To present its autumn/winter women’s RTW collection for 2021, Hermès danced across the world, from New York to Paris to Shanghai

And in my first in-person fashion event since March 2020, we danced from Manila, at the Conservatory of the Peninsula Manila at 9:30 p.m., to New York, at the Armory at 8:30 a.m., to Paris, the Garde Républicaine at 2:30 p.m., to Shanghai, at the Hermes Maison at 9:50 p.m., and back again.

The show was the first of its kind, a direct response to all that’s going on and all that has changed as a result of the pandemic. The raison d’etre is the autumn-winter 2021 women’s prêt-à-porter collection at Hermès, but the way the collection was presented is beyond fashion, a living performance in three acts—New York, Paris, and Shanghai (We were only an audience in Manila, though we danced along and traveled just as freely across space and time.)

Prologued in New York by Los Angeles-born artist and choreographer Madeline Hollander’s interpretation of movements gleaned from the AW 2021 RTW collection and capped off in Shanghai by the haunting work of dancers under the direction of Beijing-based powerhouse choreographer Gu Jiani, the show, a triptych, at its heart, as it unfolded in Paris, was a showcase of fashion designer and Hermès International creative director Nadège Vanhée-Cybulski’s collection, paraded in expressive movement, in a play of fabrics and pleats and cuts and drapes, in the intermingling of cultures.

In the collection, even time takes a backseat. Everything can be worn day or night, whenever the mood strikes. Opposites co-exist or even come together. Rules even of tailoring are relaxed, so a suit is cut parka-style. There are cycling pants and padded anoraks, along with long jackets, coats, and ponchos with scarves integrated with them. Protection, the ability to move, freedom are stitched into every piece of the collection, as if to say, “Enough of this rut.”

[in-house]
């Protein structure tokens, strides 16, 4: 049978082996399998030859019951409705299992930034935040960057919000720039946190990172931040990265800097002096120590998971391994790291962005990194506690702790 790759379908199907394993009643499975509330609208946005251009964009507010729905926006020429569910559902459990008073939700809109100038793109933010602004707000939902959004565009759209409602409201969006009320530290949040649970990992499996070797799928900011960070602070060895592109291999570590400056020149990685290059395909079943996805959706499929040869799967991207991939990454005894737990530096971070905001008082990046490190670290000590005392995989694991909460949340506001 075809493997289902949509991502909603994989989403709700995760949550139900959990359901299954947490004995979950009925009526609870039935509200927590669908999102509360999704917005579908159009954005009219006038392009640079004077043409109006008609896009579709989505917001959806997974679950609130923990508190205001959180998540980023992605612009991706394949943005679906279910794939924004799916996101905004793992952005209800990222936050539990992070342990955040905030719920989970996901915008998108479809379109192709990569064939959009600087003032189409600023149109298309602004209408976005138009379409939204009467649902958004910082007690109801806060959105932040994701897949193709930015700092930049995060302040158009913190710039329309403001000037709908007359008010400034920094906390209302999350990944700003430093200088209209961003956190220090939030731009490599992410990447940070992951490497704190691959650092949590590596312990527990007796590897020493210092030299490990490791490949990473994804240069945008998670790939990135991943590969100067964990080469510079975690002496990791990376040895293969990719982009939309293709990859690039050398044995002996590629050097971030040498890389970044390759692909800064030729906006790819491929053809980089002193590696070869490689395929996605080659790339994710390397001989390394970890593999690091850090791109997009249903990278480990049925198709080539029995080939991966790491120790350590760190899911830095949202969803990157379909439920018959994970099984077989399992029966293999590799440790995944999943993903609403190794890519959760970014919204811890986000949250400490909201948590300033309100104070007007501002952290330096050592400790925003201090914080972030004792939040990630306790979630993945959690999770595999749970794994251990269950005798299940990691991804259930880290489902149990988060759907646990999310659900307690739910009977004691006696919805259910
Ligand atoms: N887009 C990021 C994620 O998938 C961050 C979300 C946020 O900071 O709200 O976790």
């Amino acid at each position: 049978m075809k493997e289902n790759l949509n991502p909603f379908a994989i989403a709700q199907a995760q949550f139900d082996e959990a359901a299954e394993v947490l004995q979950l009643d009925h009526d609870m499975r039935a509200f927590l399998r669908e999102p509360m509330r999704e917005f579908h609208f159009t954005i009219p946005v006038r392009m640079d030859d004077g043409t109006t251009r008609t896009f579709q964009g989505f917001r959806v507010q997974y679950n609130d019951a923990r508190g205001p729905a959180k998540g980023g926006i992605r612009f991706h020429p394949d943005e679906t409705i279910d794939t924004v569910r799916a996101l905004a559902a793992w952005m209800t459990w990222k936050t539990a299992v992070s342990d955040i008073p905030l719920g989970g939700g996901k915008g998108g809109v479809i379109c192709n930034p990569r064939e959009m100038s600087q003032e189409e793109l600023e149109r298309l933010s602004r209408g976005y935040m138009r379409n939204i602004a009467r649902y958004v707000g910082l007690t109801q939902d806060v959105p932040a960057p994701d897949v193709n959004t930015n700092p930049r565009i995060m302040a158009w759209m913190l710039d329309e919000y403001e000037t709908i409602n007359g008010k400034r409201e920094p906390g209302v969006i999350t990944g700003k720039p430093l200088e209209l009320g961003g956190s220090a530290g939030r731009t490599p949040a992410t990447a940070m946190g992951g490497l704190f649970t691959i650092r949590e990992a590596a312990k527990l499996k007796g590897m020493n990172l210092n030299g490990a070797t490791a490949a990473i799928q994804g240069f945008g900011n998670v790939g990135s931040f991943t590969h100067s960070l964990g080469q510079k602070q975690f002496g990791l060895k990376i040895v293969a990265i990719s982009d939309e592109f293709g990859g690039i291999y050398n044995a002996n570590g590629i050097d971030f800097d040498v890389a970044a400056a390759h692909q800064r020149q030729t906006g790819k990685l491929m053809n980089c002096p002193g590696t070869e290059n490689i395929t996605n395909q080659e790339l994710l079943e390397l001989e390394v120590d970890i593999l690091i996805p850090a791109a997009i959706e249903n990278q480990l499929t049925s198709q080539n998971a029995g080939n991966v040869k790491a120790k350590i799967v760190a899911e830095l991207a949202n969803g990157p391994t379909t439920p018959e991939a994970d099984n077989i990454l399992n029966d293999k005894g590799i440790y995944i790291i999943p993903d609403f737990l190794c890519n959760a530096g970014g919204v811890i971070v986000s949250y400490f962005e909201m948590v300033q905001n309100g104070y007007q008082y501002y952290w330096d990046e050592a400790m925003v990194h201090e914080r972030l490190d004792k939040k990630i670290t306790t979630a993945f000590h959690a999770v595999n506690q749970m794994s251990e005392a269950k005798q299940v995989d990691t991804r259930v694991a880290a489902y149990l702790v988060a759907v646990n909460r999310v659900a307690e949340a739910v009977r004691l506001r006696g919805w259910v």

That was the point of the triptych, three different, independently produced shows in one, held in three different places in the world, a world we are discouraged from seeing at the moment.

“It is interesting to see what Madeline (the choreographer who did the New York sequence) does with an article of clothing,” says Nadège. “For her, it is not a piece of clothing on a body, but movement renewed. I am interested in the relationship between clothes, bodies, and attitudes. These are the things I think of when I begin designing a new collection.”

Of Gu Jiani’s work (the Shanghai sequence), the Hermès creative director says, “It is a pleasure to see my own language interpreted in a form I am unfamiliar with, and which inspires me. It is an incredible privilege—and even more so now—to be able to show one’s work to and share it with someone from an entirely different background. I must say it shook up my work habits.”

For me, risk-taking is the very definition of experimentation. We are all caught up in a moment of reflection about what we can do better, and differently. We need to rethink certain things positively; if not, all the questioning linked to the pandemic will have been fruitless. We can and must welcome different sensibilities into our own work. —Nadège Vanhée-Cybulski

Personally, I love it that Hermès does not refuse to acknowledge the current state of affairs in the world. Instead, it chooses to face it, if not with defiance, then with grace and with hope.

“We are living in singular times, and are faced with singular creative challenges,” explains Nadège. “The moment we are currently experiencing is important because it is changing everything we think we know. We are rethinking our connection to other people. We have an increasingly local focus, which is both constraining as well as a wonderful opportunity… Would we have created this new vocabulary, these socially distanced collaborations if things had been calmer, more normal? Probably not. We would have undoubtedly produced a more traditional show. We want to comprehend the moment and invent new ways of working together.”

Even under these Covid circumstances, the show goes on, and no concept or style is compromised. The dance, choreographed with breathtaking synchronicity, each sequence a personal, intimate approach to the universal challenges of our time, spanned great distances on the planet but it might have all unfolded in just three rooms next to one another, a reminder that, across many cultures, across a world of differences in colors and textures, in pleats and frills and lines, in leather or denim or a multiplicity of fabrics designed to protect as well as set the body free, we are all in this together and, together, we can dance on.

Source: Manila Bulletin (